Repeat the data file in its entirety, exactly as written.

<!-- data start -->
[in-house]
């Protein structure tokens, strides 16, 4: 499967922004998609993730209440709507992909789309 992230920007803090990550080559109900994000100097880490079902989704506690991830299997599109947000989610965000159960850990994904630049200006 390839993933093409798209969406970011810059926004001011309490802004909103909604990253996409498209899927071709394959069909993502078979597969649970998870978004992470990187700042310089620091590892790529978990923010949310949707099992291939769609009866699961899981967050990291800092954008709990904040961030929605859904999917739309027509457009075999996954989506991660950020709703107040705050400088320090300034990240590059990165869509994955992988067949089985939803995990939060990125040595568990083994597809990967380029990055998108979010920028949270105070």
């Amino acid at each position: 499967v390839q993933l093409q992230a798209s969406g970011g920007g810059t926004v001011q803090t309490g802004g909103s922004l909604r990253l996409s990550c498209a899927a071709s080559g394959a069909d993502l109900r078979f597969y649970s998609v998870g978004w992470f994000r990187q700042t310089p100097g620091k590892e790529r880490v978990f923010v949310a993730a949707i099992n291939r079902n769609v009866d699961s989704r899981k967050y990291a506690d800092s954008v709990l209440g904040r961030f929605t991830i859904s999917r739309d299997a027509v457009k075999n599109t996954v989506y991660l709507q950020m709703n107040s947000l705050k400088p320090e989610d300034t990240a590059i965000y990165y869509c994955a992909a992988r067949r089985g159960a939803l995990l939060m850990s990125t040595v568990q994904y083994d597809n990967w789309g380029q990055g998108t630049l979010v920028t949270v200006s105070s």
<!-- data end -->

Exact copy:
[in-house]
């Protein structure tokens, strides 16, 4: 499967922004998609993730209440709507992909789309 992230920007803090990550080559109900994000100097880490079902989704506690991830299997599109947000989610965000159960850990994904630049200006 390839993933093409798209969406970011810059926004001011309490802004909103909604990253996409498209899927071709394959069909993502078979597969649970998870978004992470990187700042310089620091590892790529978990923010949310949707099992291939769609009866699961899981967050990291800092954008709990904040961030929605859904999917739309027509457009075999996954989506991660950020709703107040705050400088320090300034990240590059990165869509994955992988067949089985939803995990939060990125040595568990083994597809990967380029990055998108979010920028949270105070």
């Amino acid at each position: 499967v390839q993933l093409q992230a798209s969406g970011g920007g810059t926004v001011q803090t309490g802004g909103s922004l909604r990253l996409s990550c498209a899927a071709s080559g394959a069909d993502l109900r078979f597969y649970s998609v998870g978004w992470f994000r990187q700042t310089p100097g620091k590892e790529r880490v978990f923010v949310a993730a949707i099992n291939r079902n769609v009866d699961s989704r899981k967050y990291a506690d800092s954008v709990l209440g904040r961030f929605t991830i859904s999917r739309d299997a027509v457009k075999n599109t996954v989506y991660l709507q950020m709703n107040s947000l705050k400088p320090e989610d300034t990240a590059i965000y990165y869509c994955a992909a992988r067949r089985g159960a939803l995990l939060m850990s990125t040595v568990q994904y083994d597809n990967w789309g380029q990055g998108t630049l979010v920028t949270v200006s105070s």